Sunday, June 12, 2011

"Don't trust maxims ... "

A lot of books, articles or teaching materials are full of "Maxims" or "aphorisms". The intention is to strike the reader and convince him with a strong idea. Based, on my own experience, I'll start this article with my own maxim:
"Don't trust Maxims !"
Ok, I ended up with the traditional "don't trust me, I'm a liar". But this contradiction serves my vision: Maxims are most of the time meaningless and of no use unless provided with the right explanations. In fact, my own maxim should be read:
"Don't trust Maxims, understand them !"
 So, this is general thoughts, what is the relation with programming ?

After several years of teaching programming and computer science, I often heard students quoting aphorisms religiously and most of the time completely irrelevantly ! Why, because they haven't read the original sources, nor they tried to understand the true meaning behind.

The most interesting example is the famous:
"Gotos are evil !"
This is one of the famous mantras of the structured programming approach. Are "gotos" really evil ? Probably not, there's a lot of legitimate uses of gotos (basic exception mechanism, loop escaping ... ) So, why should gotos be considered evil ?

Let's us go back to the elder ages of computer, when programming languages were no more than macro-assembly. In that time, the goto instruction were the only way to structure programs. Have you ever read a code with no functions, no procedures, no while loops ? These codes tend to be as cryptic as poem written by a drunk schizophrenic !

You don't even need to go back to the 60's. The first programming language that I learned was BASIC (for zx81 computer), the last time I read a bunch of code I wrote in those day make feel seek ! It was full of indirections, stupid line numbering and intricate gotos, I was unable to understand it !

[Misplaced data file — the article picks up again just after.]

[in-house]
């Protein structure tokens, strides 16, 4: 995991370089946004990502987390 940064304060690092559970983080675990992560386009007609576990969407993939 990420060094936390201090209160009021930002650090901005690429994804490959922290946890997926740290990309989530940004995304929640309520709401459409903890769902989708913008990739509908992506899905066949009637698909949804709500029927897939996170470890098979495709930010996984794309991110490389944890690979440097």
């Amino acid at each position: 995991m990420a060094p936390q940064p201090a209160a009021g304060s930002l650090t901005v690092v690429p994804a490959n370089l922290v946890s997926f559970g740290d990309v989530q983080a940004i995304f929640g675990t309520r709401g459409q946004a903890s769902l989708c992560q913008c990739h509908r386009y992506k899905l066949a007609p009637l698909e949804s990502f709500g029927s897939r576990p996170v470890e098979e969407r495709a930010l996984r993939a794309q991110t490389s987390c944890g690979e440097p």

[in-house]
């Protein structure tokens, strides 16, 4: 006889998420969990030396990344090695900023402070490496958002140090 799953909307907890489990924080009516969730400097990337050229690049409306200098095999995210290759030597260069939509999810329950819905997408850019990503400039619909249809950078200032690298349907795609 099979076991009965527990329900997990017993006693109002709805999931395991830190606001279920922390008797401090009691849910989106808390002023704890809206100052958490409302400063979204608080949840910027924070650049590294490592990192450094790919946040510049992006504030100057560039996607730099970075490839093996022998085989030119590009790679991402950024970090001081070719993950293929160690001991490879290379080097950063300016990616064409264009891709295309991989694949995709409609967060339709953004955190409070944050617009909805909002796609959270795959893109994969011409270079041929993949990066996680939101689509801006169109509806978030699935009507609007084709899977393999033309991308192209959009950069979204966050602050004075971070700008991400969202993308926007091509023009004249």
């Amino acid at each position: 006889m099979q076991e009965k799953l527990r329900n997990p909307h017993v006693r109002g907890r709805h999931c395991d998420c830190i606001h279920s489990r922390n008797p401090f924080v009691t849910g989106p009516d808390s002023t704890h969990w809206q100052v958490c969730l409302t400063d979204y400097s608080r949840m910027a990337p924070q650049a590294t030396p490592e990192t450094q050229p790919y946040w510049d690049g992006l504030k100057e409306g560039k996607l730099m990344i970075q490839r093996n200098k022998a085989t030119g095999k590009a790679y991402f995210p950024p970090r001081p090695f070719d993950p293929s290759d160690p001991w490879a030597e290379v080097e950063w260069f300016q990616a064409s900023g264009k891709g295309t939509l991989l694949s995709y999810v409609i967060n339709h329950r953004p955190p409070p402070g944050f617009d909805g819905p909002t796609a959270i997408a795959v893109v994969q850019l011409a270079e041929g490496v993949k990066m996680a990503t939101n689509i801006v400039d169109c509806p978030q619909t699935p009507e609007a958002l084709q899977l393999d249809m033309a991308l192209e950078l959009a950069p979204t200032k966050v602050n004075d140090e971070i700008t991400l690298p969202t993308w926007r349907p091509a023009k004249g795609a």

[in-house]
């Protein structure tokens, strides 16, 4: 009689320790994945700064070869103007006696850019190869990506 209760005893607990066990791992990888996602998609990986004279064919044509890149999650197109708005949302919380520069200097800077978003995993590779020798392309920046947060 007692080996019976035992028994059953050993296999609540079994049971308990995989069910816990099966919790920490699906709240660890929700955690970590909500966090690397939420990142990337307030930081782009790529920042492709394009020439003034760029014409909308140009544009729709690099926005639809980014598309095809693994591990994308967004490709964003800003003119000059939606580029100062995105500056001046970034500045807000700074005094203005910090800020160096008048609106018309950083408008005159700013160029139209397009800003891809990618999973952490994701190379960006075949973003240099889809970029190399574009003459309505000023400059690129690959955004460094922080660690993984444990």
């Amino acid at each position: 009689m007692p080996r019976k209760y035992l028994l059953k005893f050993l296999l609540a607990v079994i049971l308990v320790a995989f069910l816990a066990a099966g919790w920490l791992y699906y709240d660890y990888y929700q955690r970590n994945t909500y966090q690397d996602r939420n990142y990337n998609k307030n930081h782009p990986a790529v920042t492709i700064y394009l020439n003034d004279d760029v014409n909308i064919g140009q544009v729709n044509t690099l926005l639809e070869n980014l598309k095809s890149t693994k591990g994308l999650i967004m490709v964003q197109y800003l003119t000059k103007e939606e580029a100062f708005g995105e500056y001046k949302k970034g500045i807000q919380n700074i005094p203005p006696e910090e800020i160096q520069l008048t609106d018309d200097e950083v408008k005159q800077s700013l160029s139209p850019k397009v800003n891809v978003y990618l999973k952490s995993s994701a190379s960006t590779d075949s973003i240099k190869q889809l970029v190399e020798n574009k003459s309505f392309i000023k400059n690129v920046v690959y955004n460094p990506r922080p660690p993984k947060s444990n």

So, yes, used that way gotos are evil, but this does not mean that you should not use it. This is only a matter of code semantic, take a look at the following examples:

void user_accept()
{
  again:
  printf("confirm with : ");
  if (getchar() != 'y')
      goto again;
}

(Remarque: this code works badly due to the newline read with the input char ... )

This code make sense, this is not a loop, all you want is to read 'y'. So, the goto is not evil in that case. Of course, you should have used a while loop to obtain the same result, but the meaning is the same. On the other hand, the following code is a bad use of goto:

int f(int **p)
{
  if (!(*p))
    goto getsome;
 doit:
  **p = 42;
  goto end;
 getsome:
  *p = malloc(sizeof (int));
  goto doit;
 end:
  return **p;
}

The previous code is just stupid (but anyway, it is inherently stupid) and its use of goto is just misleading. In fact. Of course, we shouldn't have write it this way, this is bad style programming, but it reflects the idea of evil goto: using it in place of functions or procedures (here, we can even do it without, but this how you should read it, jumping to a specific piece of code in order to solve some issue before returning to normal behavior.)

So, returning to our subject, we illustrate a case where a maxim is right but need further refinement. This lead us to my last maxim of today:
"Never restraint yourself for a bad reason, any programming features can be useful."